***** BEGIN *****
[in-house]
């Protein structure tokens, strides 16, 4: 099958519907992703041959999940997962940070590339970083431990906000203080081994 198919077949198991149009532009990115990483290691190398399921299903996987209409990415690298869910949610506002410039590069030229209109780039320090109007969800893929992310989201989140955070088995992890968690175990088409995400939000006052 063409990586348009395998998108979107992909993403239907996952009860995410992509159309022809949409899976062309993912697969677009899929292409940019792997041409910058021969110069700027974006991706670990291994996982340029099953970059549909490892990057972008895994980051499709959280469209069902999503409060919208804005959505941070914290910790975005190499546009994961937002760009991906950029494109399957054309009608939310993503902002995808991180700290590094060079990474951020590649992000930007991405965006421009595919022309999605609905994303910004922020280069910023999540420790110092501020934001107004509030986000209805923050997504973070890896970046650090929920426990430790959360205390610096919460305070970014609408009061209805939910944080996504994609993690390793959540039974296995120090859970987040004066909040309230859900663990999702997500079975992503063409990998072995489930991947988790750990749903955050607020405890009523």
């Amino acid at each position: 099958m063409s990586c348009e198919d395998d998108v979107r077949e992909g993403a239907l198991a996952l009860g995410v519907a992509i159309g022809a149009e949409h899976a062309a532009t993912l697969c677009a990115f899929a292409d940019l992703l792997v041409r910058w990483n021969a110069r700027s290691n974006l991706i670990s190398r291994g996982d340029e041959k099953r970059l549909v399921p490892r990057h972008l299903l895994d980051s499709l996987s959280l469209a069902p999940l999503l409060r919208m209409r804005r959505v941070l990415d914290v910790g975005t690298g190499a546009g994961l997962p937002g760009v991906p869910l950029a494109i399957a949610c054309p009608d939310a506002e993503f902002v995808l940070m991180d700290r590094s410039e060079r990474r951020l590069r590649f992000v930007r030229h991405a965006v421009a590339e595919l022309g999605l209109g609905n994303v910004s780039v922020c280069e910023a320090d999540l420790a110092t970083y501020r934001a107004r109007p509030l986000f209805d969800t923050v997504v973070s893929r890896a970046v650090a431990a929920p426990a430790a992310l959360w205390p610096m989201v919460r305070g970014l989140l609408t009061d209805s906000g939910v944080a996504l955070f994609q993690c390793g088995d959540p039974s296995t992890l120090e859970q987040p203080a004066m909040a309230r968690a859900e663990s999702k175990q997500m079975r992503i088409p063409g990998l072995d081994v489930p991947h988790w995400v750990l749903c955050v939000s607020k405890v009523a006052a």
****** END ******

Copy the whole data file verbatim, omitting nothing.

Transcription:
[in-house]
């Protein structure tokens, strides 16, 4: 099958519907992703041959999940997962940070590339970083431990906000203080081994 198919077949198991149009532009990115990483290691190398399921299903996987209409990415690298869910949610506002410039590069030229209109780039320090109007969800893929992310989201989140955070088995992890968690175990088409995400939000006052 063409990586348009395998998108979107992909993403239907996952009860995410992509159309022809949409899976062309993912697969677009899929292409940019792997041409910058021969110069700027974006991706670990291994996982340029099953970059549909490892990057972008895994980051499709959280469209069902999503409060919208804005959505941070914290910790975005190499546009994961937002760009991906950029494109399957054309009608939310993503902002995808991180700290590094060079990474951020590649992000930007991405965006421009595919022309999605609905994303910004922020280069910023999540420790110092501020934001107004509030986000209805923050997504973070890896970046650090929920426990430790959360205390610096919460305070970014609408009061209805939910944080996504994609993690390793959540039974296995120090859970987040004066909040309230859900663990999702997500079975992503063409990998072995489930991947988790750990749903955050607020405890009523």
């Amino acid at each position: 099958m063409s990586c348009e198919d395998d998108v979107r077949e992909g993403a239907l198991a996952l009860g995410v519907a992509i159309g022809a149009e949409h899976a062309a532009t993912l697969c677009a990115f899929a292409d940019l992703l792997v041409r910058w990483n021969a110069r700027s290691n974006l991706i670990s190398r291994g996982d340029e041959k099953r970059l549909v399921p490892r990057h972008l299903l895994d980051s499709l996987s959280l469209a069902p999940l999503l409060r919208m209409r804005r959505v941070l990415d914290v910790g975005t690298g190499a546009g994961l997962p937002g760009v991906p869910l950029a494109i399957a949610c054309p009608d939310a506002e993503f902002v995808l940070m991180d700290r590094s410039e060079r990474r951020l590069r590649f992000v930007r030229h991405a965006v421009a590339e595919l022309g999605l209109g609905n994303v910004s780039v922020c280069e910023a320090d999540l420790a110092t970083y501020r934001a107004r109007p509030l986000f209805d969800t923050v997504v973070s893929r890896a970046v650090a431990a929920p426990a430790a992310l959360w205390p610096m989201v919460r305070g970014l989140l609408t009061d209805s906000g939910v944080a996504l955070f994609q993690c390793g088995d959540p039974s296995t992890l120090e859970q987040p203080a004066m909040a309230r968690a859900e663990s999702k175990q997500m079975r992503i088409p063409g990998l072995d081994v489930p991947h988790w995400v750990l749903c955050v939000s607020k405890v009523a006052a």